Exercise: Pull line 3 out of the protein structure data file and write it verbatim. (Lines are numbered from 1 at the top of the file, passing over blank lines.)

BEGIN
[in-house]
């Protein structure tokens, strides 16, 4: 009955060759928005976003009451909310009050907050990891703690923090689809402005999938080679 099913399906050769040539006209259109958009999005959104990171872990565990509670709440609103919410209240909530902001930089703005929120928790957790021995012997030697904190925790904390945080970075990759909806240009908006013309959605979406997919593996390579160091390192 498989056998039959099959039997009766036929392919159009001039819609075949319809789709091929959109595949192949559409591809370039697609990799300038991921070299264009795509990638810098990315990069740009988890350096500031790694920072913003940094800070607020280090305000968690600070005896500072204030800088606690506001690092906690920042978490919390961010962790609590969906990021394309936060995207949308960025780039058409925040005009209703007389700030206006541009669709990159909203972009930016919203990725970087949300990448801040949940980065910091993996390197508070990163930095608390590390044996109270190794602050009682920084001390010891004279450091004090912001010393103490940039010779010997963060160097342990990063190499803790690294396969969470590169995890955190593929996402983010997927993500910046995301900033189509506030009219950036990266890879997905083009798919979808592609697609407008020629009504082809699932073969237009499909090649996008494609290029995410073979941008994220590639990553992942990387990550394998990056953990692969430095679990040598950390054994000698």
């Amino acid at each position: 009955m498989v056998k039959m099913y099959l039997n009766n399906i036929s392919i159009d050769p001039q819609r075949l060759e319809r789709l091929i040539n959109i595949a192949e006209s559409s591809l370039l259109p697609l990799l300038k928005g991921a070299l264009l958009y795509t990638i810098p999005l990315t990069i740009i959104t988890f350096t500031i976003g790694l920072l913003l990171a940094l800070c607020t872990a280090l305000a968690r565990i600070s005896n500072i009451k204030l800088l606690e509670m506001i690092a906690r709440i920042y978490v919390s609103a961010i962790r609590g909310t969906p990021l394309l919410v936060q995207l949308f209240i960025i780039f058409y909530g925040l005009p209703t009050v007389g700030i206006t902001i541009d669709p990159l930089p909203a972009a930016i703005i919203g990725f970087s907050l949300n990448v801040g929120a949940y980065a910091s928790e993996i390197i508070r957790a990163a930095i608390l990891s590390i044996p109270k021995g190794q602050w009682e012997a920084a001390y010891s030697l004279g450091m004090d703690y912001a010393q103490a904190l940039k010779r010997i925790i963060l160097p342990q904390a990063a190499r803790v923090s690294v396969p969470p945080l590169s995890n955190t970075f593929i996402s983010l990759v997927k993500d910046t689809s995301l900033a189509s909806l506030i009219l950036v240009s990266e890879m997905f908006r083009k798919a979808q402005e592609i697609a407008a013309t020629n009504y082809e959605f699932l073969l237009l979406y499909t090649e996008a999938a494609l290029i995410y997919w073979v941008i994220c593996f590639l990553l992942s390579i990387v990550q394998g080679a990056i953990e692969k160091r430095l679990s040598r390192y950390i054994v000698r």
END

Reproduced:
């Amino acid at each position: 009955m498989v056998k039959m099913y099959l039997n009766n399906i036929s392919i159009d050769p001039q819609r075949l060759e319809r789709l091929i040539n959109i595949a192949e006209s559409s591809l370039l259109p697609l990799l300038k928005g991921a070299l264009l958009y795509t990638i810098p999005l990315t990069i740009i959104t988890f350096t500031i976003g790694l920072l913003l990171a940094l800070c607020t872990a280090l305000a968690r565990i600070s005896n500072i009451k204030l800088l606690e509670m506001i690092a906690r709440i920042y978490v919390s609103a961010i962790r609590g909310t969906p990021l394309l919410v936060q995207l949308f209240i960025i780039f058409y909530g925040l005009p209703t009050v007389g700030i206006t902001i541009d669709p990159l930089p909203a972009a930016i703005i919203g990725f970087s907050l949300n990448v801040g929120a949940y980065a910091s928790e993996i390197i508070r957790a990163a930095i608390l990891s590390i044996p109270k021995g190794q602050w009682e012997a920084a001390y010891s030697l004279g450091m004090d703690y912001a010393q103490a904190l940039k010779r010997i925790i963060l160097p342990q904390a990063a190499r803790v923090s690294v396969p969470p945080l590169s995890n955190t970075f593929i996402s983010l990759v997927k993500d910046t689809s995301l900033a189509s909806l506030i009219l950036v240009s990266e890879m997905f908006r083009k798919a979808q402005e592609i697609a407008a013309t020629n009504y082809e959605f699932l073969l237009l979406y499909t090649e996008a999938a494609l290029i995410y997919w073979v941008i994220c593996f590639l990553l992942s390579i990387v990550q394998g080679a990056i953990e692969k160091r430095l679990s040598r390192y950390i054994v000698r």